Sometimes I’ve made a lot of changes in multiple files which I want to check-in together in a single commit. In this case, I run vc-dir (invoked by C-x v d) which gives me a buffer with version controlled file information. From here, I can mark the files I want to commit and run C-x v v to ‘do the right thing’. Simple and straight forward, as always.

Emacs Tip of the Day: Start Using IBuffer ASAP.

March 25, 2010 by

IBuffer is a drastic improvement on the current emacs buffer management system. It’s main strength is that it allows you to operate on a group of buffers in one go, and it provides an unbelievably large array of keyboard shortcuts to perform said group operations. Using IBuffer is simple, just stick this in your .emacs file:

(require 'ibuffer)
(global-set-key (kbd "C-x C-b") 'ibuffer-other-window)

I like to see my buffers sorted by major-mode, so I add this bit too:

(setq ibuffer-default-sorting-mode 'major-mode)

To mark a set of buffers for group operations, press ‘m’. To unmark, press ‘u’.
Now that we know the basics, let’s look at some of the awesomeness at our disposal:
(Listed in decreasing order of frequency of use)

'O' - ibuffer-do-occur
– Do an occur on the selected buffers.
This does a regex search on all the selected buffers and displays the result in an *occur* window. It is unbelievably useful when browsing through code. It becomes truly awesome when you combine it with the ‘filter’ powers of ibuffer (coming up ahead). Eg: Do C-x C-b, mark all files using (say) Perl major-mode, do occur to find out all places where a certain function is mentioned in these files. Navigate to the point at will through the Occur window.

'M-s a C-s' - ibuffer-do-isearch
– Do an incremental search in the marked buffers.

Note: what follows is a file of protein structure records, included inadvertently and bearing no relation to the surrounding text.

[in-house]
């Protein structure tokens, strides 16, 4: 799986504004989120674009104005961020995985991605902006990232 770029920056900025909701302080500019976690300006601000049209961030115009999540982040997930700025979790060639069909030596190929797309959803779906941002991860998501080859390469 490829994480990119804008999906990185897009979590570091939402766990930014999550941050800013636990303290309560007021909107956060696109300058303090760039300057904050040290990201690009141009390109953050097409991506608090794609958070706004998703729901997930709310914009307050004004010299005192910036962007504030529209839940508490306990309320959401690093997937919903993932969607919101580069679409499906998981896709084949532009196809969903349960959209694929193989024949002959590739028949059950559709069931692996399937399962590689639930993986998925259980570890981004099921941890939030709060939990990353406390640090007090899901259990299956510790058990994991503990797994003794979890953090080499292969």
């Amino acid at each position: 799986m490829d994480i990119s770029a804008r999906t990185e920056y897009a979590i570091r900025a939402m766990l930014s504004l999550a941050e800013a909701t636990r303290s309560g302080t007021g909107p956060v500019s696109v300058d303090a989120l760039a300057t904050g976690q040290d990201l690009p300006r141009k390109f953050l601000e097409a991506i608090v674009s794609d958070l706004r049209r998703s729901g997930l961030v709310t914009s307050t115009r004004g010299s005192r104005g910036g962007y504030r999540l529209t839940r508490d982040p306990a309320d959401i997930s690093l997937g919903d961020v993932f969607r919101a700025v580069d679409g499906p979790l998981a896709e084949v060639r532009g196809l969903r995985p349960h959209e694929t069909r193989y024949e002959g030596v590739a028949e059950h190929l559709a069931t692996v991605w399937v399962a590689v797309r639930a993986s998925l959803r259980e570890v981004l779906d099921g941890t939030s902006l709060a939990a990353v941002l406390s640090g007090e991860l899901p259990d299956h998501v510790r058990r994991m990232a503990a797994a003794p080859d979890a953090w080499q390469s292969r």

This is so awesome that you have to try it right this instant. Select two or more buffers, hit the hotkey, search for something that occurs in all these buffers. These two features alone are enough to make me a lifelong fan of IBuffer. Go do it now!

'Q' - ibuffer-do-query-replace
– Query replace in each of the marked buffers.
I don’t think I have to sell this feature now that I’ve explained the first two. ‘I’ is it’s regex brother.

'E' - ibuffer-do-eval
– Evaluate a form in each of the marked buffers. (i.e. evaluate your own emacs-lisp code on each buffer)
Eg: suppose you are viewing a set of logs that are being updated in real-time. You want to activate auto-revert-mode on all the logs so that you can see all the changes simultaneously and finally catch that timing issue. Mark the logs in ibuffer, hit ‘E’ and say (auto-revert-mode 1)

Some other magic:

't' - Unmark all currently marked buffers, and mark all unmarked buffers.
'* *' - Unmark all marked buffers.
'* M' - Mark buffers by major mode.
'* s' - Mark special buffers
'/ m' - Add a filter by major mode.
'/ n' - Add a filter by buffer name.
'/ c' - Add a filter by buffer content.
'/ e' - Add a filter by an arbitrary Lisp predicate.
'/ /' - Remove all filtering currently in effect.
's f' - Sort the buffers by the file name.
's v' - Sort the buffers by last viewing time.
's s' - Sort the buffers by size.
's m' - Sort the buffers by major mode.
'=' - View the differences between this buffer and its associated file.

On a final note, I can stack any of these operations on top of each other. I can do a logical OR or a logical AND of the operations. My creativity is limited only by my imagination.